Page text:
If the phrase “team building” evokes images of giving up your Saturday for trust fall exercises, we don’t blame you if you cringe when you hear the word.
That’s not how it’s supposed to be. Team time should be a “restorative break,” and it should be on company time, says Nick Gianoulis, cofounder of The Fun Dept., a Wilmington-based consulting firm that specializes in making workplaces — including Capital One, Gore and WSFS — happier.
“We believe that fun should be something that is part of our everyday office culture, not just a once- or twice-a-year event,” said Gianoulis. The Fun Dept., brings the “retreat” to offices across the country, consulting with leadership and HR departments to create customized programs that include remote support throughout the year.
There are also customized-optional “break boxes,” which include everything needed for a 15- to 20-minute team-building game for four to 20 people.
The big thing right now, according to Gianoulis? Virtual Video Connect — team building designed for remote workers that includes interactive games that can be played together, even if the team is spread out all over the world.
“That’s probably our biggest question,” he said. “How do we keep remote employees engaged?”
Our Virtual Video Connectors are stirring the office up! This tool is designed to engage remote workers with the rest of the team, near or far. Having more fun at work has never been easier! Check out our newly updated website & click the Let's Chat button to learn more! pic.twitter.com/B9vF4V8GdG
— fun dept. (@TheFunDept) March 11, 2019
While the gamification of the remote worker experience might seem like a less-than-productive use of paid time, an engaged workforce is a sustainable one, Gianoulis says.
Still, sometimes you need to get out of the office, even just for a few hours.
Rebecca Howell, studio programs manager at the Delaware Art Museum, says her organization started offering team-building packages three years ago, by request. People were often interested in learning more about the museum during breaks, and that the led to the development of interactive programming for work groups.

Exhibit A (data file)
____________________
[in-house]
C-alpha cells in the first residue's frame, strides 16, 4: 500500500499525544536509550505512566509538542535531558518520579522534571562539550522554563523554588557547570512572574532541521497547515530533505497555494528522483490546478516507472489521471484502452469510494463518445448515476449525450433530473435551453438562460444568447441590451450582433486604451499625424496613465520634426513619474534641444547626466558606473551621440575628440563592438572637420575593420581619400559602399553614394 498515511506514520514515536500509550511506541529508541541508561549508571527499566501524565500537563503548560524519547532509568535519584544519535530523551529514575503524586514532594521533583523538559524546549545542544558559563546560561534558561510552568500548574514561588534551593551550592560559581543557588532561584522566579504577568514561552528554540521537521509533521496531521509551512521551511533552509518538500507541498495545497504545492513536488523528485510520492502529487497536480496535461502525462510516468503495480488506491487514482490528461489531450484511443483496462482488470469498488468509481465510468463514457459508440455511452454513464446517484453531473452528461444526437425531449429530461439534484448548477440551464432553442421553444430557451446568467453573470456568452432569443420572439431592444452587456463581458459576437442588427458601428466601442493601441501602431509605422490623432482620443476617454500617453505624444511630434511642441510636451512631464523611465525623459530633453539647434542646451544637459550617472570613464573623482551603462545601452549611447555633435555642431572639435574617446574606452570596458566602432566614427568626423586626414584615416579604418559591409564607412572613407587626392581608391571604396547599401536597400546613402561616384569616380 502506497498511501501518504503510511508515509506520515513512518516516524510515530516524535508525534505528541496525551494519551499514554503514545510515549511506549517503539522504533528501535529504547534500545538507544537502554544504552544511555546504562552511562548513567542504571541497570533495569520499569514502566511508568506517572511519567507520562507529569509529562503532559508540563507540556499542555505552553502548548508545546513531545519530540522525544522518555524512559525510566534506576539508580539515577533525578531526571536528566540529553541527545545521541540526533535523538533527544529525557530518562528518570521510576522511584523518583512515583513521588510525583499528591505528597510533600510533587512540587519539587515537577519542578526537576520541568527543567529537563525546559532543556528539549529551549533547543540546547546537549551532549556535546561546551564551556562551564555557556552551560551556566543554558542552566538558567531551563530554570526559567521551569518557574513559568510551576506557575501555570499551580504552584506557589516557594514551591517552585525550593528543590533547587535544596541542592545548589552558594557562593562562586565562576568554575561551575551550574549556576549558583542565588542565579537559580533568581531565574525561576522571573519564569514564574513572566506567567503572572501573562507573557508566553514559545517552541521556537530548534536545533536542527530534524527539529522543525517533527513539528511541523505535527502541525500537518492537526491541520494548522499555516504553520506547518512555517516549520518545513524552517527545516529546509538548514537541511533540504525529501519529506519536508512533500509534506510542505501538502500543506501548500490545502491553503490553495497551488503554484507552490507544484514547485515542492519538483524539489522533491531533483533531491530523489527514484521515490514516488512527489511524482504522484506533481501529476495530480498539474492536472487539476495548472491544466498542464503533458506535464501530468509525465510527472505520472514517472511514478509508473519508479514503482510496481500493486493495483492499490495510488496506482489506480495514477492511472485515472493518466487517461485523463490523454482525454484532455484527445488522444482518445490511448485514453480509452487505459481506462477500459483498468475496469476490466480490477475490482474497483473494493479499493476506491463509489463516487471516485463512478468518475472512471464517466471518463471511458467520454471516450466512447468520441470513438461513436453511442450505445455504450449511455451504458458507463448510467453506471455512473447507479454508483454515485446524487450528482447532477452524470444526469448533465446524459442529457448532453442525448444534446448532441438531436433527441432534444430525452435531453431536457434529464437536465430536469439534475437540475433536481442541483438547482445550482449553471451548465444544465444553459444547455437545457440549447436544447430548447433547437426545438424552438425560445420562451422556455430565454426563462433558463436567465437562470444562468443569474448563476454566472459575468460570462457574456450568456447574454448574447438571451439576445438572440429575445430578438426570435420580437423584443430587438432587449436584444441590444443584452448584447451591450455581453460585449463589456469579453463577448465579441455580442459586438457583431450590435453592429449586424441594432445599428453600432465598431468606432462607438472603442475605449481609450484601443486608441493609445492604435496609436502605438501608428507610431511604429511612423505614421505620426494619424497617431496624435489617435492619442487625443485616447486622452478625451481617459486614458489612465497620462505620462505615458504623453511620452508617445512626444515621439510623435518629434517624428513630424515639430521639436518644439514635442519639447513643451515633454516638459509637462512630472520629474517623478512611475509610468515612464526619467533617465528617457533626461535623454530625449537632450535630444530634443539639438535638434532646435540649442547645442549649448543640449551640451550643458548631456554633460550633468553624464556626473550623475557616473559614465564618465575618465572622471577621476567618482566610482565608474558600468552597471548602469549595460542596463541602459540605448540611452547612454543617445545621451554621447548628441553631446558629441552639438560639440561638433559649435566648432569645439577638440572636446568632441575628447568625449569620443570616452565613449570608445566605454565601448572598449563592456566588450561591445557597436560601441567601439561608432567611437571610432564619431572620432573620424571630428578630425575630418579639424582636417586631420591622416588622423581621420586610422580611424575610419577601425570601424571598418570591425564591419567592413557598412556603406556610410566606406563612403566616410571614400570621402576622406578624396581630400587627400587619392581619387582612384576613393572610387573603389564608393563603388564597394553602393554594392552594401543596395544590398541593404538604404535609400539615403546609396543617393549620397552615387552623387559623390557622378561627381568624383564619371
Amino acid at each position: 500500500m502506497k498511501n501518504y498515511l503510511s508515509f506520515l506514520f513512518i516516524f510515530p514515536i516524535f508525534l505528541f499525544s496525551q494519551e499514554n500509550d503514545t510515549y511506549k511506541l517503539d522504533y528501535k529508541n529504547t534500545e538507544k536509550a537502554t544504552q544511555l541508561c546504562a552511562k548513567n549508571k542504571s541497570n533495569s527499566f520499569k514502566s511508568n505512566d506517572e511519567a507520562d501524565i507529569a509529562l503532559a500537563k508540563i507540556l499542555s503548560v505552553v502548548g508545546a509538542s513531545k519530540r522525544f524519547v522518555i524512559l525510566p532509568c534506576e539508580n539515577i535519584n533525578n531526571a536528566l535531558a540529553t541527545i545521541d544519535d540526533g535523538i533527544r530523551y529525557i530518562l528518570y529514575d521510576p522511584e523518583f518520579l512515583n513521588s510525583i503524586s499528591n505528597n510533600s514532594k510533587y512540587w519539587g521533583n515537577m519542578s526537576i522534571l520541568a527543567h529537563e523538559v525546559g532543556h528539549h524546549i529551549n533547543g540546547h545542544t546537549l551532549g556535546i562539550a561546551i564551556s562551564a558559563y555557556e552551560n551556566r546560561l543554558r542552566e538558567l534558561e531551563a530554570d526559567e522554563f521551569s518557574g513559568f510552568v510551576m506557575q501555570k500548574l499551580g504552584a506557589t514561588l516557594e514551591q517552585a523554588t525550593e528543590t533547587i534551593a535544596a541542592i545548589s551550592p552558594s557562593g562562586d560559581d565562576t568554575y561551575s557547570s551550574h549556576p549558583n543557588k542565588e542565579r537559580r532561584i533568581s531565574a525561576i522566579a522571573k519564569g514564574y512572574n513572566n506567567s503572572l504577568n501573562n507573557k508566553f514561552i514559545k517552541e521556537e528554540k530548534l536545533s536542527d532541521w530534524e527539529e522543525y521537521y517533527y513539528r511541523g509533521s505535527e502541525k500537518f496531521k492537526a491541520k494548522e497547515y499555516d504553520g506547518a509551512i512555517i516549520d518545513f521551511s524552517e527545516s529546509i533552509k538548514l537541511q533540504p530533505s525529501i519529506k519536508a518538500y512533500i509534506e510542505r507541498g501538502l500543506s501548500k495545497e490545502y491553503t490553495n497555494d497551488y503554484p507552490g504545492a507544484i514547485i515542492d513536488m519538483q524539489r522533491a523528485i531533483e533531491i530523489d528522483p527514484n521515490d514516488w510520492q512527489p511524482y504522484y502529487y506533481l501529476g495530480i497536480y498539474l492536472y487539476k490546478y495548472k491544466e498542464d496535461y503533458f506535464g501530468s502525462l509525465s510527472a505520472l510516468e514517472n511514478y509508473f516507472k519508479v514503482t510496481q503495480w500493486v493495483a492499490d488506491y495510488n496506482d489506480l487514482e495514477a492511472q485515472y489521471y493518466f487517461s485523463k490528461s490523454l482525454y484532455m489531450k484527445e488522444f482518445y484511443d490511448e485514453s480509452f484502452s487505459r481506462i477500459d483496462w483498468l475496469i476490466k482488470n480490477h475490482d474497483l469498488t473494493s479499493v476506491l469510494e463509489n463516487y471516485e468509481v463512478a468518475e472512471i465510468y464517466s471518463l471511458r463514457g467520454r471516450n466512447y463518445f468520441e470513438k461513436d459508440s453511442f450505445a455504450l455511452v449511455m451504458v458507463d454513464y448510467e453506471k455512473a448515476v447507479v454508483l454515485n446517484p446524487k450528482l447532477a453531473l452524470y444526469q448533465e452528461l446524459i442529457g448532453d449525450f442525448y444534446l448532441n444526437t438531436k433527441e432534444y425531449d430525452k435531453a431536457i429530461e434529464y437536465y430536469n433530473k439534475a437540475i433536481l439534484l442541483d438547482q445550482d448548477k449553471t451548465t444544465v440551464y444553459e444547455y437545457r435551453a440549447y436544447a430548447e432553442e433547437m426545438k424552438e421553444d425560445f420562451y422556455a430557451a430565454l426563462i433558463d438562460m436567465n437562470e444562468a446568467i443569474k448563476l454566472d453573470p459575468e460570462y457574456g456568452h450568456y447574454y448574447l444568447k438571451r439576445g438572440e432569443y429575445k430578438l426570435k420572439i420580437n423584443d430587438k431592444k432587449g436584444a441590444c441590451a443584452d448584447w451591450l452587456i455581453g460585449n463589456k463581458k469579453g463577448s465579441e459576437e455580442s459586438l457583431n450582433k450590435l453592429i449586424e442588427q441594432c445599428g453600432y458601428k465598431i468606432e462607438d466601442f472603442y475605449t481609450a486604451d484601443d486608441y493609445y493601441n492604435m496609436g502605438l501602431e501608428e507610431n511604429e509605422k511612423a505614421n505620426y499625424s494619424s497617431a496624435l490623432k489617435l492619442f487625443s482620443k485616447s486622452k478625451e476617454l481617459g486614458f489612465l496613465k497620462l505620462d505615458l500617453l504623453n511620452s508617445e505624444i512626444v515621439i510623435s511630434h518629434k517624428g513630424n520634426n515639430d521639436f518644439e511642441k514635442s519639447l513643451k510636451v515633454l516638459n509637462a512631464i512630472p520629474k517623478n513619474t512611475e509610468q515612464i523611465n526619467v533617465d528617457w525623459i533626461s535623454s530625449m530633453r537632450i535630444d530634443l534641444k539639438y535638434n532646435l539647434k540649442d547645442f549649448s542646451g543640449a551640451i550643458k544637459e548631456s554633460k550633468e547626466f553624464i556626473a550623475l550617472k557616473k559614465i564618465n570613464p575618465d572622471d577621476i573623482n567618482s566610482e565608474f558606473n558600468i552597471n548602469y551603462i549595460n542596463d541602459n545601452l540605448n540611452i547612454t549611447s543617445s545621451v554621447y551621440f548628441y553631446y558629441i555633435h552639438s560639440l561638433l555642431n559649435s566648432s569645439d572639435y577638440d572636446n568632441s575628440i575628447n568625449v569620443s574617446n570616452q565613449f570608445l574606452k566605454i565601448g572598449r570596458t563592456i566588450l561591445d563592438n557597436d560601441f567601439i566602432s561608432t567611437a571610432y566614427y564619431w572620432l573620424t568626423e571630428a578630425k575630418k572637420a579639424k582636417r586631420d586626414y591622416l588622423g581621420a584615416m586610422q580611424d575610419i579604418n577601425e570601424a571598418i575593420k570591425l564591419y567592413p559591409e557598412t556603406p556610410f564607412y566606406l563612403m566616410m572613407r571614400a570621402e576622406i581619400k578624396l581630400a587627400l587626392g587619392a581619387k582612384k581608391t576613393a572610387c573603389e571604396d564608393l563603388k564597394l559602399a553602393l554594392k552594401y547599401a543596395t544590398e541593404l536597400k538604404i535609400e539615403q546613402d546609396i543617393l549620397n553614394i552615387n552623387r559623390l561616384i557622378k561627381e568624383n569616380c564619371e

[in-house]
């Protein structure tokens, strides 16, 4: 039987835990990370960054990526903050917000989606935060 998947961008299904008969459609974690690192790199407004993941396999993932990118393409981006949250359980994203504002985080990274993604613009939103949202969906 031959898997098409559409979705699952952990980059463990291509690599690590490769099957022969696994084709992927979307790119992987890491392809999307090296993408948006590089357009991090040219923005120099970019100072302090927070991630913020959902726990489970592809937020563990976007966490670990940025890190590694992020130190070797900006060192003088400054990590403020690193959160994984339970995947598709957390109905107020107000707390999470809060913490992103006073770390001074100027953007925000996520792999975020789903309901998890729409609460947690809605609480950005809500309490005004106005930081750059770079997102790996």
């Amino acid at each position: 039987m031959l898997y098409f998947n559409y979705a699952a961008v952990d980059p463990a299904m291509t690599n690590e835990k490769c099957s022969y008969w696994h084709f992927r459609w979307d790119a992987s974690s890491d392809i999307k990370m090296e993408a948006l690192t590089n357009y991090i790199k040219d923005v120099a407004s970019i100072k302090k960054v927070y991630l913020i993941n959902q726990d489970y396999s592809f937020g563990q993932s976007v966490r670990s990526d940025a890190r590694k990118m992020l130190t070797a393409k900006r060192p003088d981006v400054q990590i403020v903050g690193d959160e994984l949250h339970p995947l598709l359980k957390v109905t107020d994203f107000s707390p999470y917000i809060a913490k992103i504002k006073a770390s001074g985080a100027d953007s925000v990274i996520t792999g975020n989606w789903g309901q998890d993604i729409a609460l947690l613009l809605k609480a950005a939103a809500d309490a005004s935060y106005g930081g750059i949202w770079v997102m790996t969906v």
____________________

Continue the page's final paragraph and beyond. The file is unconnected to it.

“We offer different activities, depending on the group size and budget,” says Howell. “One that a lot of people like is the scavenger hunt,” where participants follow clues to search for information found in the collection. Another, more hands-on activity is “drawing in the round,” where a group sits in a circle, drawing on and passing papers until each one is a collaboration of the whole group.
For the most hands-on experience, groups can leave the galleries and get creative at the Museum Studio, where they can work together to create a collaborative clay sculpture or an abstract printing project, or have a “Clay Date” where everyone can sip wine and make their own clay pot. Sessions focus on creativity, of course, but also things like problem solving and productivity.
And for groups that rent meeting space at the museum, there are short mid-meeting sessions offered, sometimes outdoors on the museum’s picturesque grounds located a few minutes from the downtown business district.
As Gianoulis stressed, there’s no one-size-fits-all track to happy employees. And it’s not an either-or thing: Some companies use a combination of occasional outside events and more regular in-office or remote breaks for team building.
The one thing you don’t want to do is neglect company culture. For larger companies, employee engagement and a positive culture is vital for retention. And disengaged employees hurt the bottom line — if they’re not truly engaged during team building, you’re probably doing it wrong.
“With venture capital, they’re investing in culture,” Gianoulis said. “If a company doesn’t have a good culture, a VC isn’t going to invest in them.”